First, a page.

Hmm, it makes me humble to talk about it. You know, I've been on two panels with His Holiness, the Dalai Lama, and I'm like, man, I'm on a stage with the Dalai Lama, and there are 2,500 people out in the audience. Before we go on, I greet His Holiness, it's a profound moment. When he looks you in the eye, man, you feel like he is really looking me in the eye, and we hugged, and he kind of tickled me. And I was, and I literally, I was one giant goose bump, you know. I was like, wow, I've just hugged and been tickled by the Dalai Lama. Then we go on stage, and you know, and I'm asking him these dumb questions, and you know, this narrow scientist, and he's so engaged and interested and curious, you know, because he's training his mind in a way, he's working harder on his mind than I've ever worked on anything. And at one moment in this conversation, I'm asking him about compassion, and he says, compassion is the natural state of the mind. And I, you know, coming out of my Western scientific homo-economicist mindset, I was just, it was, it was an epiphany. And epiphanies are a very subtle source of awe where suddenly we grasp that they're big ideas that really make sense of a lot of things in reality. You might find epiphanies in the idea of free markets, or evolution, or that capitalism is bad for the planet, or big data, or the idea of quantum physics, right? And it's surprisingly common around the world, and has this structure to seeing suddenly being revealed to big ideas that help you make sense of the mysteries that concern you.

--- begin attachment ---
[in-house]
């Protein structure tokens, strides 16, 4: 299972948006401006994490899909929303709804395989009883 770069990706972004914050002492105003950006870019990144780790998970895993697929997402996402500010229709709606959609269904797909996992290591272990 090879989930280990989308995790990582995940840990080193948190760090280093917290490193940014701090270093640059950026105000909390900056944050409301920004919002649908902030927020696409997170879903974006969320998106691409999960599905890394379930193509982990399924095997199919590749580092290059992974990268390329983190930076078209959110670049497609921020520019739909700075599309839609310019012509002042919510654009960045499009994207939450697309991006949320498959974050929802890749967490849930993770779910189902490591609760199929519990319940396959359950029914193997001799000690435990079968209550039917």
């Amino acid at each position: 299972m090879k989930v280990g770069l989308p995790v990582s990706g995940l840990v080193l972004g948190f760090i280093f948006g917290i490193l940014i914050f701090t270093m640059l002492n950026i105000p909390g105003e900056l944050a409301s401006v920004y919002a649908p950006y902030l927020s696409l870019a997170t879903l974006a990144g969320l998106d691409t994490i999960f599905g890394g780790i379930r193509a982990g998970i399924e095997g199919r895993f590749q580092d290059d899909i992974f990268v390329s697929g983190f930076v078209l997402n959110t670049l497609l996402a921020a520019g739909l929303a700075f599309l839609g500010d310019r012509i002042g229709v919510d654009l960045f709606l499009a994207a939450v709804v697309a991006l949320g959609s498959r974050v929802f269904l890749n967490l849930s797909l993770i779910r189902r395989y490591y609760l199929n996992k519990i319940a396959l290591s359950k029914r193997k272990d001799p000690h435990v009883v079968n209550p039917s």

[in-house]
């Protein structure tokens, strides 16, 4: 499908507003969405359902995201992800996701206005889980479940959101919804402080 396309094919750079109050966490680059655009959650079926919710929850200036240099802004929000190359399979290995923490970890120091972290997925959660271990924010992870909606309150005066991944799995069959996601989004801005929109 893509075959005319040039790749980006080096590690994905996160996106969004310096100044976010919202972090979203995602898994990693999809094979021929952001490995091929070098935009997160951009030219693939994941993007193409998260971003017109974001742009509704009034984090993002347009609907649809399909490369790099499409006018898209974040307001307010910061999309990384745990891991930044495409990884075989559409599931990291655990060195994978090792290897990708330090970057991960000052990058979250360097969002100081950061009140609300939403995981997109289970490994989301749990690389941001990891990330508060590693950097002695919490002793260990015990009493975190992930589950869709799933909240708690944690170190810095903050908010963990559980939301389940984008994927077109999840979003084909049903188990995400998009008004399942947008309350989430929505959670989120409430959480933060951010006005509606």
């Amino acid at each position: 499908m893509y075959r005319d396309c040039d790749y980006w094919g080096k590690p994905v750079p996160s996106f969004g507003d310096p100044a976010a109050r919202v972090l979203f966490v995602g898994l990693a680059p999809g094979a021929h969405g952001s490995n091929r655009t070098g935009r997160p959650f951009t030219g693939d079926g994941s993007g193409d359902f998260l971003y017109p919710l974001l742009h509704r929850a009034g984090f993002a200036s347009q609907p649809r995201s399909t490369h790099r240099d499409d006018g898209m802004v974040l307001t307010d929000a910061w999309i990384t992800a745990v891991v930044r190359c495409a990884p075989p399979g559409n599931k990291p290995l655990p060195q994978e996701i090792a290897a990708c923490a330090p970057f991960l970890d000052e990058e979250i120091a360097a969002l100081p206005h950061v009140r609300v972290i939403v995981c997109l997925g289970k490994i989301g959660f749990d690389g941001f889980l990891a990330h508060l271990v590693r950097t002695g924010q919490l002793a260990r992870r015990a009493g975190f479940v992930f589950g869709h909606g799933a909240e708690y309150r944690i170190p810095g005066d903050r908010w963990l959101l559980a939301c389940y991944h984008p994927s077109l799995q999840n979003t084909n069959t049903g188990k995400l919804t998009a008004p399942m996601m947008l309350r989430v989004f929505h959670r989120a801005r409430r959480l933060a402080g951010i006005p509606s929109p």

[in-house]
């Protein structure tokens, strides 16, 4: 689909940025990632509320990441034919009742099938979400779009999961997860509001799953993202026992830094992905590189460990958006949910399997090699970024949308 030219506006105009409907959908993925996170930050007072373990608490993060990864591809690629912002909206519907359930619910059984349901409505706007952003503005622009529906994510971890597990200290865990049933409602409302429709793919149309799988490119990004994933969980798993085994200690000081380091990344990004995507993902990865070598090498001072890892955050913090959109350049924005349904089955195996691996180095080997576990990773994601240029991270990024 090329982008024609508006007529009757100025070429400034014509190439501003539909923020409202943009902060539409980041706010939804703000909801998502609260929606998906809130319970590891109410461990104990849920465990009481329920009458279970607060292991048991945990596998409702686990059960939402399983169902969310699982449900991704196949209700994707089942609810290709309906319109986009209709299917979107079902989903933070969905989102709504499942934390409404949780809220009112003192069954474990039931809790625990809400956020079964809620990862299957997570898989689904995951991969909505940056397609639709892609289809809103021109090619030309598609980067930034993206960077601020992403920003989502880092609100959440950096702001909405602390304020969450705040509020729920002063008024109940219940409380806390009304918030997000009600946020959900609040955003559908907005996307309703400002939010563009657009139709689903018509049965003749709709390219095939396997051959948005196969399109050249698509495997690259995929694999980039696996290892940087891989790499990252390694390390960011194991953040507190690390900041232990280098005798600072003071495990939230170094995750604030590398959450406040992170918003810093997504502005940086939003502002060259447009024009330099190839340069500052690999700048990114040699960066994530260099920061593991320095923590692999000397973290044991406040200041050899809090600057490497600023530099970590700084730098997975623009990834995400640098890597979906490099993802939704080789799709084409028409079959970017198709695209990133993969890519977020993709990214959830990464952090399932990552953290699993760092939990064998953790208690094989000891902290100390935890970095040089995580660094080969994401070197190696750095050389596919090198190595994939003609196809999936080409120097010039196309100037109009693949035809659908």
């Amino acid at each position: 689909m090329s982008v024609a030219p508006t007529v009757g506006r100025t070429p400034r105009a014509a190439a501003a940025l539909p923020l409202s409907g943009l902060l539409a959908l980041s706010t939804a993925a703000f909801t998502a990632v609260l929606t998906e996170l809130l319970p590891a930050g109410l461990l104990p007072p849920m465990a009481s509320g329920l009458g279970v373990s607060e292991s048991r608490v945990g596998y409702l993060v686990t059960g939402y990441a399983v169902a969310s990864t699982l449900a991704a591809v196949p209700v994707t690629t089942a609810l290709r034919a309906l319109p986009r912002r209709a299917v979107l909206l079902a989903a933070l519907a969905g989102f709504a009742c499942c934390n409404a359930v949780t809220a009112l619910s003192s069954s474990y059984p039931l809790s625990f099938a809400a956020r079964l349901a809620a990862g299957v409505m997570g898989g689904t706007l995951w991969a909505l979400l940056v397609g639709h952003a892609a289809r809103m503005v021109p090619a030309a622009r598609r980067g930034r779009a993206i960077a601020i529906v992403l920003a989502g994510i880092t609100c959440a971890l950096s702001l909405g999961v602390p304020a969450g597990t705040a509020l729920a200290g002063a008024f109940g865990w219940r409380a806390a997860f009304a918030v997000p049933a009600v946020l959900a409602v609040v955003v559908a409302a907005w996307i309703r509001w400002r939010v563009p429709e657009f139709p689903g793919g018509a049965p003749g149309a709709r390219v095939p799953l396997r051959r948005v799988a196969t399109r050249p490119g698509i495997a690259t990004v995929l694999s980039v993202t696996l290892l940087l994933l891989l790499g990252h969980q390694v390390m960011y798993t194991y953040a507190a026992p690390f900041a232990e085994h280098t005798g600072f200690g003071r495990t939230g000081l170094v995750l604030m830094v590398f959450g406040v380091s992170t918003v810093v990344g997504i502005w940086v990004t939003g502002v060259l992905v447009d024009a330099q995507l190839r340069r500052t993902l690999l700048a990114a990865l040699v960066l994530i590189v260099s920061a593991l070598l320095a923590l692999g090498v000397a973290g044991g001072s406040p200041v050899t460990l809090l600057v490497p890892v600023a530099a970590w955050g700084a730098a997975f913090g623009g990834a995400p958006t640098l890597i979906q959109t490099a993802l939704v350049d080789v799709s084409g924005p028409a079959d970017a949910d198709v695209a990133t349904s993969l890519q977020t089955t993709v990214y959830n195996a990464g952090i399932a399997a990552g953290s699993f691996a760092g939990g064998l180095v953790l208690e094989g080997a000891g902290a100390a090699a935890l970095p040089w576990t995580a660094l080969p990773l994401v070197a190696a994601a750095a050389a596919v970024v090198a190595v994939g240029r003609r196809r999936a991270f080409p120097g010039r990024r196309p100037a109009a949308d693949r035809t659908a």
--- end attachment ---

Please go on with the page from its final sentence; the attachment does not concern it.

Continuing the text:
And it was an awe moment, right? I was like, wait a minute, compassion is the deepest structure in the human mind, down in the midbrain, all these structures that have been part of mammalian evolution. And that animated a lot of research I did on compassion, and change how I teach, and it changed how I thought about humanity, you know, that there is this deep goodness in us that's part of our evolutionary story, that's one of the most interesting parts of our evolutionary story, how good we are. And it blew my mind.

You talked about going to see Iggy Pop and then feeling like you could go on stage and talk to 300 students with newfound confidence. Did you find the same thing happened after meeting the Dalai Lama?

Did your life feel different in the days and weeks that followed? After that experience with His Holiness the Dalai Lama, I felt like I had a deeper sense of purpose and meaning. And so, you know, I'm on an airplane and I had profound flight anxiety. Every little bump felt like the end of my life. I'd have images of losing my life and my children and so forth. And I noticed that I wasn't anxious on the flight. I didn't need to power down a whiskey to make it home, you know. And then I got there and I was at the carousel and of course my luggage was lost. And I literally laughed it off. And I think I said, good, you know, time to shed all that stuff. I truly felt, and this is true of the science of awe, which is the mundane things don't get to you as much.